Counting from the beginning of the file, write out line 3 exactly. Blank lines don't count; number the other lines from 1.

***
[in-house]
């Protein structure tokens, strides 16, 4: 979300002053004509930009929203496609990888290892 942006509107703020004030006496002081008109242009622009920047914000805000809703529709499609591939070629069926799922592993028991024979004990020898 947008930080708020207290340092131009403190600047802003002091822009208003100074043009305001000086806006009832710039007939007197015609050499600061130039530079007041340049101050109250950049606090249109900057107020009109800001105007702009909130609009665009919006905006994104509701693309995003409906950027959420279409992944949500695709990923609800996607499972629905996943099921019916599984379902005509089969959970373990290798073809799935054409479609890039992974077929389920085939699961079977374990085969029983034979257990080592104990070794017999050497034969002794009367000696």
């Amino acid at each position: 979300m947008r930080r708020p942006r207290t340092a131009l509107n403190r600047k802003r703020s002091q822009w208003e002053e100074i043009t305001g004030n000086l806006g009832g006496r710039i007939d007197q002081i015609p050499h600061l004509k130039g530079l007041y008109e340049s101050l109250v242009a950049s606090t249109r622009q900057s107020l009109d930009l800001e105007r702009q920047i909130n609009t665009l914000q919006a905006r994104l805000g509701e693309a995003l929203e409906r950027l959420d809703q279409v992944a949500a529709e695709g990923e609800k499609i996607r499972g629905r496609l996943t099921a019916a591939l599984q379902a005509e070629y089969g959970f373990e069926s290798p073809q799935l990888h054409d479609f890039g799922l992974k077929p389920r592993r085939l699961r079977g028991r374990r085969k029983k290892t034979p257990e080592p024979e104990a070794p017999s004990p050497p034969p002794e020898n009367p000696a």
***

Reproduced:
């Amino acid at each position: 979300m947008r930080r708020p942006r207290t340092a131009l509107n403190r600047k802003r703020s002091q822009w208003e002053e100074i043009t305001g004030n000086l806006g009832g006496r710039i007939d007197q002081i015609p050499h600061l004509k130039g530079l007041y008109e340049s101050l109250v242009a950049s606090t249109r622009q900057s107020l009109d930009l800001e105007r702009q920047i909130n609009t665009l914000q919006a905006r994104l805000g509701e693309a995003l929203e409906r950027l959420d809703q279409v992944a949500a529709e695709g990923e609800k499609i996607r499972g629905r496609l996943t099921a019916a591939l599984q379902a005509e070629y089969g959970f373990e069926s290798p073809q799935l990888h054409d479609f890039g799922l992974k077929p389920r592993r085939l699961r079977g028991r374990r085969k029983k290892t034979p257990e080592p024979e104990a070794p017999s004990p050497p034969p002794e020898n009367p000696a």